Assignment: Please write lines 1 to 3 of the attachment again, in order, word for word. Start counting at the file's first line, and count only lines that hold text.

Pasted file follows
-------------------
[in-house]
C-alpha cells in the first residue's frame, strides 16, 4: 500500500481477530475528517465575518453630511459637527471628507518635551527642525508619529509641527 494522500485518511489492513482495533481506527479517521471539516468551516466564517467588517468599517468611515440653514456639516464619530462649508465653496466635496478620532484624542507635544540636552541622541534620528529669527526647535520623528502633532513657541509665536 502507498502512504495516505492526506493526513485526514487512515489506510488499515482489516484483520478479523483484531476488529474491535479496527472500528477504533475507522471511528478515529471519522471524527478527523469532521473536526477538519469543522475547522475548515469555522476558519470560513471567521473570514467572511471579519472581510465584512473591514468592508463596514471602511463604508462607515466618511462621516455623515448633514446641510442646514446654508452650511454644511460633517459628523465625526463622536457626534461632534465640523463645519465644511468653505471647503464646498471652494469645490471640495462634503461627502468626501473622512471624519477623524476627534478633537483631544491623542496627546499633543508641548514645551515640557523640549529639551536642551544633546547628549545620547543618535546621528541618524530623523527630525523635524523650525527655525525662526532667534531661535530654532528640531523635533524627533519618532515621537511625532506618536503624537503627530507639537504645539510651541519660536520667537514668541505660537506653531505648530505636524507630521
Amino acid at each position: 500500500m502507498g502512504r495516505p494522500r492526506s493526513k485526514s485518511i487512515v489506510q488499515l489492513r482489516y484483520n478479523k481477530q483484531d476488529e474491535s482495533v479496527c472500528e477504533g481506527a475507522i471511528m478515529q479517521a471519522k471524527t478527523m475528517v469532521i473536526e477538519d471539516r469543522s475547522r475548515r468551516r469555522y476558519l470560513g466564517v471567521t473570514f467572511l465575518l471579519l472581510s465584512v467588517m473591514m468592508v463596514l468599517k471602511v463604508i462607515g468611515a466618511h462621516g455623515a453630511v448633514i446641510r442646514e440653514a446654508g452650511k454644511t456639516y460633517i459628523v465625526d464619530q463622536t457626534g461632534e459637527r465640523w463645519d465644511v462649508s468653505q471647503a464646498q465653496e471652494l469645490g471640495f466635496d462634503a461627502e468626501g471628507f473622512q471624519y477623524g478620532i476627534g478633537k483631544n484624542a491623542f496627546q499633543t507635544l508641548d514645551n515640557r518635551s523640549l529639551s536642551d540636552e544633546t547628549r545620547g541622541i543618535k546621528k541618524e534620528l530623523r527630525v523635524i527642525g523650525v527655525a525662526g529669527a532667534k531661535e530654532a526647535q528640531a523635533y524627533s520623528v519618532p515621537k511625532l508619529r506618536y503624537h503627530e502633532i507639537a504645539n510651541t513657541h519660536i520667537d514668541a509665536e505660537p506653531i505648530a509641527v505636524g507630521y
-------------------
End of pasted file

[in-house]
C-alpha cells in the first residue's frame, strides 16, 4: 500500500481477530475528517465575518453630511459637527471628507518635551527642525508619529509641527 494522500485518511489492513482495533481506527479517521471539516468551516466564517467588517468599517468611515440653514456639516464619530462649508465653496466635496478620532484624542507635544540636552541622541534620528529669527526647535520623528502633532513657541509665536 502507498502512504495516505492526506493526513485526514487512515489506510488499515482489516484483520478479523483484531476488529474491535479496527472500528477504533475507522471511528478515529471519522471524527478527523469532521473536526477538519469543522475547522475548515469555522476558519470560513471567521473570514467572511471579519472581510465584512473591514468592508463596514471602511463604508462607515466618511462621516455623515448633514446641510442646514446654508452650511454644511460633517459628523465625526463622536457626534461632534465640523463645519465644511468653505471647503464646498471652494469645490471640495462634503461627502468626501473622512471624519477623524476627534478633537483631544491623542496627546499633543508641548514645551515640557523640549529639551536642551544633546547628549545620547543618535546621528541618524530623523527630525523635524523650525527655525525662526532667534531661535530654532528640531523635533524627533519618532515621537511625532506618536503624537503627530507639537504645539510651541519660536520667537514668541505660537506653531505648530505636524507630521
Amino acid at each position: 500500500m502507498g502512504r495516505p494522500r492526506s493526513k485526514s485518511i487512515v489506510q488499515l489492513r482489516y484483520n478479523k481477530q483484531d476488529e474491535s482495533v479496527c472500528e477504533g481506527a475507522i471511528m478515529q479517521a471519522k471524527t478527523m475528517v469532521i473536526e477538519d471539516r469543522s475547522r475548515r468551516r469555522y476558519l470560513g466564517v471567521t473570514f467572511l465575518l471579519l472581510s465584512v467588517m473591514m468592508v463596514l468599517k471602511v463604508i462607515g468611515a466618511h462621516g455623515a453630511v448633514i446641510r442646514e440653514a446654508g452650511k454644511t456639516y460633517i459628523v465625526d464619530q463622536t457626534g461632534e459637527r465640523w463645519d465644511v462649508s468653505q471647503a464646498q465653496e471652494l469645490g471640495f466635496d462634503a461627502e468626501g471628507f473622512q471624519y477623524g478620532i476627534g478633537k483631544n484624542a491623542f496627546q499633543t507635544l508641548d514645551n515640557r518635551s523640549l529639551s536642551d540636552e544633546t547628549r545620547g541622541i543618535k546621528k541618524e534620528l530623523r527630525v523635524i527642525g523650525v527655525a525662526g529669527a532667534k531661535e530654532a526647535q528640531a523635533y524627533s520623528v519618532p515621537k511625532l508619529r506618536y503624537h503627530e502633532i507639537a504645539n510651541t513657541h519660536i520667537d514668541a509665536e505660537p506653531i505648530a509641527v505636524g507630521y